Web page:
Wildfire reclamation and recovery is an important job in some regions of our Earth. Meant to help repair land that has been ravaged by wildfire, these efforts save the homes of wildlife and restore beauty throughout some of the most awe-inspiring landscapes nature has to offer. With that in mind, a college professor from Idaho State University recently pioneered a comprehensive computerized mapping system that is meant to support wildfire recovery efforts around the world.
Using Big Data to Help Mother Nature
Known as the Rehabilitation Capability Convergence for Ecosystem Recovery, or simply RECOVER for short, the software was developed by a team of experts led by Professor Keith Weber, director of the Geographic Information System Training and Research Center at Idaho State University. Work on the project initially began in 2012, complete with a NASA-sponsored grant, when they sought out to use satellite imagery and next-gen computer software to track conditions in local soil, vegetation and topography. The software even provides information into local wildlife habitats.
RECOVER was tested extensively in 2013, and it was even used to combat 2015’s Soda fire in Idaho that affected nearly 290,000 acres of land. According to Professor Weber, the RECOVER software is able to save local officials four whole days of hands-on work when fighting fires of a similar size.
Weber touted his software solution by saying: “What we’ve learned is even with a fire of that size, RECOVER can easily handle that.”
A Modern Replacement to Outdated Technology
The RECOVER utility is a modern replacement to outdated technology. In the past, land managers had to dig through numerous different websites to find the various datasets that RECOVER tracks. Not only does this decrease the amount of time it takes to access these figures in the first place, but it also increases the accuracy and validity of information by eliminating third-party sources that may or may not be accurate to begin with.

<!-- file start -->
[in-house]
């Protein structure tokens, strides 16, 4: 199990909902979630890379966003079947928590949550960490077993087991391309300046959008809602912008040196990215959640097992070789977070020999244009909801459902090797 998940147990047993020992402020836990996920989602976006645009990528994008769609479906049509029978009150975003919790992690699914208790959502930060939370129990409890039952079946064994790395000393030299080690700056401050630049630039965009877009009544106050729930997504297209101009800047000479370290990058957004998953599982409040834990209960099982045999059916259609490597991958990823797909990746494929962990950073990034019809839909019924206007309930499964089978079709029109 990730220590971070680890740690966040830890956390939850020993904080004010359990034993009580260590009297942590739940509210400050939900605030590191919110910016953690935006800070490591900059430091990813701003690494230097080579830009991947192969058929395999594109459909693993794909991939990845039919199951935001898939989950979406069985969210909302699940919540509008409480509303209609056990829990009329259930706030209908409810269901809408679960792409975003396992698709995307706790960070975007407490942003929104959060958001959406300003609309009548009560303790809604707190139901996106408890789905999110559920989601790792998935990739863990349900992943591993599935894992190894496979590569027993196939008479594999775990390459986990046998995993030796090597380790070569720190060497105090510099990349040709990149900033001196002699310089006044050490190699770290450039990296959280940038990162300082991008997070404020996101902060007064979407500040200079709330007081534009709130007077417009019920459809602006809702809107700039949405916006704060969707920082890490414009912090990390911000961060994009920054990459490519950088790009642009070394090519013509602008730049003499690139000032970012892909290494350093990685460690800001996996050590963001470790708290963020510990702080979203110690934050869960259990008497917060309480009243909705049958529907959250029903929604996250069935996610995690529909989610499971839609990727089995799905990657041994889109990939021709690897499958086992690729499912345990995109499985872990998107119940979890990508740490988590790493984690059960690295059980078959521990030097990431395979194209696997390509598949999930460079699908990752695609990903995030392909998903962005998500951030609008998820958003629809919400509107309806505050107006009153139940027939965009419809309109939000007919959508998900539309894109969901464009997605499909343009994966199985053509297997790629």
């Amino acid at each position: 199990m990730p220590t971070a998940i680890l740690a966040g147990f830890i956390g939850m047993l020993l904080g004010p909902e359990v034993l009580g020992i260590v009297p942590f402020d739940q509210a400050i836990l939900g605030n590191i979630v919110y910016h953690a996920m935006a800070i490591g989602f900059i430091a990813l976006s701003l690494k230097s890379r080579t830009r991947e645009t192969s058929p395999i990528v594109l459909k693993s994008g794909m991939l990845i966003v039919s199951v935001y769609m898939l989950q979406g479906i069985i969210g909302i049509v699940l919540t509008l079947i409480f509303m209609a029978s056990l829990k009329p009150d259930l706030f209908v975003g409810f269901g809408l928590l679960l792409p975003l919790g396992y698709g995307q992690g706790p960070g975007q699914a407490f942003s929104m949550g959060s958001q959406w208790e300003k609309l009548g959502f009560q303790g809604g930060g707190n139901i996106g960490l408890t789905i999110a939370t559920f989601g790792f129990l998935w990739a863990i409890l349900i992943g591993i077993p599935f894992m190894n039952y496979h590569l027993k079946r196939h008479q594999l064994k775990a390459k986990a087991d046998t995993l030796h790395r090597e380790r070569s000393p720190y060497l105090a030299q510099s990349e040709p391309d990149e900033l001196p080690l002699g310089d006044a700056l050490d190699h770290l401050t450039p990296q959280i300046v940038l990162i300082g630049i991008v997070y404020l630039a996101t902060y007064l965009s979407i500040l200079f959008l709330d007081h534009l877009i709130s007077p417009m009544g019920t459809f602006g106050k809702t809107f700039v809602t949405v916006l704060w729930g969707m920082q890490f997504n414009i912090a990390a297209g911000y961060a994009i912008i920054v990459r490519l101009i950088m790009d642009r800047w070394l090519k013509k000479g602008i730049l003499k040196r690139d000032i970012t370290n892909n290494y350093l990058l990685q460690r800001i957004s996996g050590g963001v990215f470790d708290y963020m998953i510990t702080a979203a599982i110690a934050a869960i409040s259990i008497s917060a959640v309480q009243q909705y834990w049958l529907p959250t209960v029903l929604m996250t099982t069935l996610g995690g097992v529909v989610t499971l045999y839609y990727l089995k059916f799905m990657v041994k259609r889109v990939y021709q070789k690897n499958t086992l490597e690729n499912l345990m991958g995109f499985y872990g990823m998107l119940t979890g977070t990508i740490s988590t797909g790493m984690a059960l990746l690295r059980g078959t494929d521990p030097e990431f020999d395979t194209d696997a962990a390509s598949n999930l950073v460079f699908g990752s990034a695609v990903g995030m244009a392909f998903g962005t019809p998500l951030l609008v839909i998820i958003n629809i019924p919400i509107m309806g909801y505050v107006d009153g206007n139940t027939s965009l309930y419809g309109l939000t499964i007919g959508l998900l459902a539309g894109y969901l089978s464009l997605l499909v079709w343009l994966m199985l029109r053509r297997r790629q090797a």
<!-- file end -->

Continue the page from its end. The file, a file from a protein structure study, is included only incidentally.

RECOVER’s process is quite simple. During the initial testing phase, state officials would supply Weber with GPS coordinates immediately after a wildfire was contained. By entering these coordinates into his proprietary, cloud-based platform, he is able to generate a detailed map that provides all of the pertinent information. These results are then sent back to the requesting agency, via an online URL, in a process that takes approximately five minutes.
This is easily contrasted with traditional methods to see the how efficient the RECOVER software truly is. In the past, officials were forced to visit each of the affected sites and gather this kind of information by hand in a time-consuming and laborious process.
Complicating matters even more is the fact that an Emergency Stabilization and Rehabilitation plan must be submitted, complete with cost estimations, within 14 days after a fire is extinguished. Having instantaneous access to a digital database of metrics and statistics like this could mean the difference between meeting that 14-day deadline or not.
When IT and Nature Join Forces
Professor Weber’s RECOVER software is a perfect example of what can happen when IT and nature join forces. While it uses have mainly been limited to the state of Idaho, officials from nearby states, including Arizona and California, are already showing interest in this impressive new technology; and it’s all possible because of the advancements we’ve seen in data storage and accessibility over the past few years.
Using Next-Gen Software and Technology to Support Wildfire Recovery
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